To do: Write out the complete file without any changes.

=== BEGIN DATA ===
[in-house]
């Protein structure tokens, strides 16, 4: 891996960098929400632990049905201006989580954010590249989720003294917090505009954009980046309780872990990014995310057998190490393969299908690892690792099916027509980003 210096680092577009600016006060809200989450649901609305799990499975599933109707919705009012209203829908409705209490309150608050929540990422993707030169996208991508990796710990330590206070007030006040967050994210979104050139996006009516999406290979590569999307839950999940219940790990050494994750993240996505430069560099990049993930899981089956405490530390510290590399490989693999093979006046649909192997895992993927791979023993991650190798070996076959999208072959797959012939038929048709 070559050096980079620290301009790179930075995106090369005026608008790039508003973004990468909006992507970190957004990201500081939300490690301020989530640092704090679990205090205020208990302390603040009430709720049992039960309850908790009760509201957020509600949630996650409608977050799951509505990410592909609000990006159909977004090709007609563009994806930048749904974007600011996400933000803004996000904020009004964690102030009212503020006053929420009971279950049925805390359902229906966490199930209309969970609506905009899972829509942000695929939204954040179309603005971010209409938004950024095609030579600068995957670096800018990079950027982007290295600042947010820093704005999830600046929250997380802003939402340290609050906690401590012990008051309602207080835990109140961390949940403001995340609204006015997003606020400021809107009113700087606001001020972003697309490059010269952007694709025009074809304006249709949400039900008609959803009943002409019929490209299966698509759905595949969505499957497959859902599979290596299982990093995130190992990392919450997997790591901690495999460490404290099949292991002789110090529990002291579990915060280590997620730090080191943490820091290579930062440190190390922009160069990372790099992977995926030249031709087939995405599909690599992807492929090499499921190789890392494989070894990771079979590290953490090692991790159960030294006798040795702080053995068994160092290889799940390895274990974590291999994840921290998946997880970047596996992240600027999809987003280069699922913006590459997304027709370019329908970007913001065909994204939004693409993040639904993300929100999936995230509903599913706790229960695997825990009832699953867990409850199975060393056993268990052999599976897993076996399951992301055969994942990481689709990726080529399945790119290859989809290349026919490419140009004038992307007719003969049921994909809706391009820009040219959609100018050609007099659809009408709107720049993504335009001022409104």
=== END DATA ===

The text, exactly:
[in-house]
């Protein structure tokens, strides 16, 4: 891996960098929400632990049905201006989580954010590249989720003294917090505009954009980046309780872990990014995310057998190490393969299908690892690792099916027509980003 210096680092577009600016006060809200989450649901609305799990499975599933109707919705009012209203829908409705209490309150608050929540990422993707030169996208991508990796710990330590206070007030006040967050994210979104050139996006009516999406290979590569999307839950999940219940790990050494994750993240996505430069560099990049993930899981089956405490530390510290590399490989693999093979006046649909192997895992993927791979023993991650190798070996076959999208072959797959012939038929048709 070559050096980079620290301009790179930075995106090369005026608008790039508003973004990468909006992507970190957004990201500081939300490690301020989530640092704090679990205090205020208990302390603040009430709720049992039960309850908790009760509201957020509600949630996650409608977050799951509505990410592909609000990006159909977004090709007609563009994806930048749904974007600011996400933000803004996000904020009004964690102030009212503020006053929420009971279950049925805390359902229906966490199930209309969970609506905009899972829509942000695929939204954040179309603005971010209409938004950024095609030579600068995957670096800018990079950027982007290295600042947010820093704005999830600046929250997380802003939402340290609050906690401590012990008051309602207080835990109140961390949940403001995340609204006015997003606020400021809107009113700087606001001020972003697309490059010269952007694709025009074809304006249709949400039900008609959803009943002409019929490209299966698509759905595949969505499957497959859902599979290596299982990093995130190992990392919450997997790591901690495999460490404290099949292991002789110090529990002291579990915060280590997620730090080191943490820091290579930062440190190390922009160069990372790099992977995926030249031709087939995405599909690599992807492929090499499921190789890392494989070894990771079979590290953490090692991790159960030294006798040795702080053995068994160092290889799940390895274990974590291999994840921290998946997880970047596996992240600027999809987003280069699922913006590459997304027709370019329908970007913001065909994204939004693409993040639904993300929100999936995230509903599913706790229960695997825990009832699953867990409850199975060393056993268990052999599976897993076996399951992301055969994942990481689709990726080529399945790119290859989809290349026919490419140009004038992307007719003969049921994909809706391009820009040219959609100018050609007099659809009408709107720049993504335009001022409104």